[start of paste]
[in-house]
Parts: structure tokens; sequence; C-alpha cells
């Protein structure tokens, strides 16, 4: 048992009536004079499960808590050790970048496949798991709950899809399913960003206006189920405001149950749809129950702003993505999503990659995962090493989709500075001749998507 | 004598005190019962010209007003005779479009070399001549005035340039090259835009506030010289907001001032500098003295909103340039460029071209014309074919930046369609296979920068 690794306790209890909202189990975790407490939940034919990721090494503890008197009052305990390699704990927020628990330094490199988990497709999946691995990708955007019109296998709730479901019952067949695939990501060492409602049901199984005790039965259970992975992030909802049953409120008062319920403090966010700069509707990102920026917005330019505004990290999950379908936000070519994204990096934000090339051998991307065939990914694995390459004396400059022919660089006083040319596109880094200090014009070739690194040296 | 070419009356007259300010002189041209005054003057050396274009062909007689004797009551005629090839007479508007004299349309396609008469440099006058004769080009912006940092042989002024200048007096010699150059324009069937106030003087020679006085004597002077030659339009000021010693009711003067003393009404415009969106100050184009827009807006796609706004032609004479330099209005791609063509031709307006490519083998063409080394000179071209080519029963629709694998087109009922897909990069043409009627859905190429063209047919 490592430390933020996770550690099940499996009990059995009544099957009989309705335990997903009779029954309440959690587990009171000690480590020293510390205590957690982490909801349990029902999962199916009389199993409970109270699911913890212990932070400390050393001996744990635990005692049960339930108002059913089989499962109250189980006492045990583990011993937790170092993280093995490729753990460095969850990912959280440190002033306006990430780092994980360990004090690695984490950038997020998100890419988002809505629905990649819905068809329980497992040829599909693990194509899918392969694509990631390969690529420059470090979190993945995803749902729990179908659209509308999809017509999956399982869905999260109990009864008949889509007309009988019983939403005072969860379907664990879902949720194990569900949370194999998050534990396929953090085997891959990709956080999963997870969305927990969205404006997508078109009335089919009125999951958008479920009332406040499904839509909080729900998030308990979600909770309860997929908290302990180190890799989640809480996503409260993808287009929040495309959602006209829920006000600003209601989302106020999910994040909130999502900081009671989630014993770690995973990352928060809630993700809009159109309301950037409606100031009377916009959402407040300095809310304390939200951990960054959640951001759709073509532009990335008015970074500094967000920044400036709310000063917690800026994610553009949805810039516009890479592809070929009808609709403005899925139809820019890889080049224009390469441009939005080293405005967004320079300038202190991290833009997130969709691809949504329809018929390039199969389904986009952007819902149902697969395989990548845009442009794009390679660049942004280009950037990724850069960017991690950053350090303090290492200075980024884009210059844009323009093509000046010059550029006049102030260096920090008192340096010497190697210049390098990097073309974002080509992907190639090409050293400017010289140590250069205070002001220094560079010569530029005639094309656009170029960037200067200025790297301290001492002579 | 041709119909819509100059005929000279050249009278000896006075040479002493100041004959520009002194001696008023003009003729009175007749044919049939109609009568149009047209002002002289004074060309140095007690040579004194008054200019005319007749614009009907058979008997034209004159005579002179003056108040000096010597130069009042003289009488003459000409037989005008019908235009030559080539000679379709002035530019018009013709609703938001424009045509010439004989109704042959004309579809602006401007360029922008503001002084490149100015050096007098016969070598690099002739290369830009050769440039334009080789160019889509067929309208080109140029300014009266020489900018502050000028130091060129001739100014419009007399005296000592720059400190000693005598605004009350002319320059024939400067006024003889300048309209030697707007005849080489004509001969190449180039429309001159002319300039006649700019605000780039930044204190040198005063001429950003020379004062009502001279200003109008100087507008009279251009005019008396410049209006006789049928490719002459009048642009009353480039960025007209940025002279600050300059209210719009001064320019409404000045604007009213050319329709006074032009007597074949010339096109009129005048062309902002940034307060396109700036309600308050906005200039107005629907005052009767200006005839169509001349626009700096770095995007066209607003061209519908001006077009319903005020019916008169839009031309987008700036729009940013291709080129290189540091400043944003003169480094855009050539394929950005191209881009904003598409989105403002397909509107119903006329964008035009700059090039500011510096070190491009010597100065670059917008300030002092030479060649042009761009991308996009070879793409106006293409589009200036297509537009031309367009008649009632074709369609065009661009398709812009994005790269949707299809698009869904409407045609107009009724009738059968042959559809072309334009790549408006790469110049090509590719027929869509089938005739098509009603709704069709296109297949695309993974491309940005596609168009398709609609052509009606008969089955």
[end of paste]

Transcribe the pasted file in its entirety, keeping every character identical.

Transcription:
[in-house]
Parts: structure tokens; sequence; C-alpha cells
């Protein structure tokens, strides 16, 4: 048992009536004079499960808590050790970048496949798991709950899809399913960003206006189920405001149950749809129950702003993505999503990659995962090493989709500075001749998507 | 004598005190019962010209007003005779479009070399001549005035340039090259835009506030010289907001001032500098003295909103340039460029071209014309074919930046369609296979920068 690794306790209890909202189990975790407490939940034919990721090494503890008197009052305990390699704990927020628990330094490199988990497709999946691995990708955007019109296998709730479901019952067949695939990501060492409602049901199984005790039965259970992975992030909802049953409120008062319920403090966010700069509707990102920026917005330019505004990290999950379908936000070519994204990096934000090339051998991307065939990914694995390459004396400059022919660089006083040319596109880094200090014009070739690194040296 | 070419009356007259300010002189041209005054003057050396274009062909007689004797009551005629090839007479508007004299349309396609008469440099006058004769080009912006940092042989002024200048007096010699150059324009069937106030003087020679006085004597002077030659339009000021010693009711003067003393009404415009969106100050184009827009807006796609706004032609004479330099209005791609063509031709307006490519083998063409080394000179071209080519029963629709694998087109009922897909990069043409009627859905190429063209047919 490592430390933020996770550690099940499996009990059995009544099957009989309705335990997903009779029954309440959690587990009171000690480590020293510390205590957690982490909801349990029902999962199916009389199993409970109270699911913890212990932070400390050393001996744990635990005692049960339930108002059913089989499962109250189980006492045990583990011993937790170092993280093995490729753990460095969850990912959280440190002033306006990430780092994980360990004090690695984490950038997020998100890419988002809505629905990649819905068809329980497992040829599909693990194509899918392969694509990631390969690529420059470090979190993945995803749902729990179908659209509308999809017509999956399982869905999260109990009864008949889509007309009988019983939403005072969860379907664990879902949720194990569900949370194999998050534990396929953090085997891959990709956080999963997870969305927990969205404006997508078109009335089919009125999951958008479920009332406040499904839509909080729900998030308990979600909770309860997929908290302990180190890799989640809480996503409260993808287009929040495309959602006209829920006000600003209601989302106020999910994040909130999502900081009671989630014993770690995973990352928060809630993700809009159109309301950037409606100031009377916009959402407040300095809310304390939200951990960054959640951001759709073509532009990335008015970074500094967000920044400036709310000063917690800026994610553009949805810039516009890479592809070929009808609709403005899925139809820019890889080049224009390469441009939005080293405005967004320079300038202190991290833009997130969709691809949504329809018929390039199969389904986009952007819902149902697969395989990548845009442009794009390679660049942004280009950037990724850069960017991690950053350090303090290492200075980024884009210059844009323009093509000046010059550029006049102030260096920090008192340096010497190697210049390098990097073309974002080509992907190639090409050293400017010289140590250069205070002001220094560079010569530029005639094309656009170029960037200067200025790297301290001492002579 | 041709119909819509100059005929000279050249009278000896006075040479002493100041004959520009002194001696008023003009003729009175007749044919049939109609009568149009047209002002002289004074060309140095007690040579004194008054200019005319007749614009009907058979008997034209004159005579002179003056108040000096010597130069009042003289009488003459000409037989005008019908235009030559080539000679379709002035530019018009013709609703938001424009045509010439004989109704042959004309579809602006401007360029922008503001002084490149100015050096007098016969070598690099002739290369830009050769440039334009080789160019889509067929309208080109140029300014009266020489900018502050000028130091060129001739100014419009007399005296000592720059400190000693005598605004009350002319320059024939400067006024003889300048309209030697707007005849080489004509001969190449180039429309001159002319300039006649700019605000780039930044204190040198005063001429950003020379004062009502001279200003109008100087507008009279251009005019008396410049209006006789049928490719002459009048642009009353480039960025007209940025002279600050300059209210719009001064320019409404000045604007009213050319329709006074032009007597074949010339096109009129005048062309902002940034307060396109700036309600308050906005200039107005629907005052009767200006005839169509001349626009700096770095995007066209607003061209519908001006077009319903005020019916008169839009031309987008700036729009940013291709080129290189540091400043944003003169480094855009050539394929950005191209881009904003598409989105403002397909509107119903006329964008035009700059090039500011510096070190491009010597100065670059917008300030002092030479060649042009761009991308996009070879793409106006293409589009200036297509537009031309367009008649009632074709369609065009661009398709812009994005790269949707299809698009869904409407045609107009009724009738059968042959559809072309334009790549408006790469110049090509590719027929869509089938005739098509009603709704069709296109297949695309993974491309940005596609168009398709609609052509009606008969089955």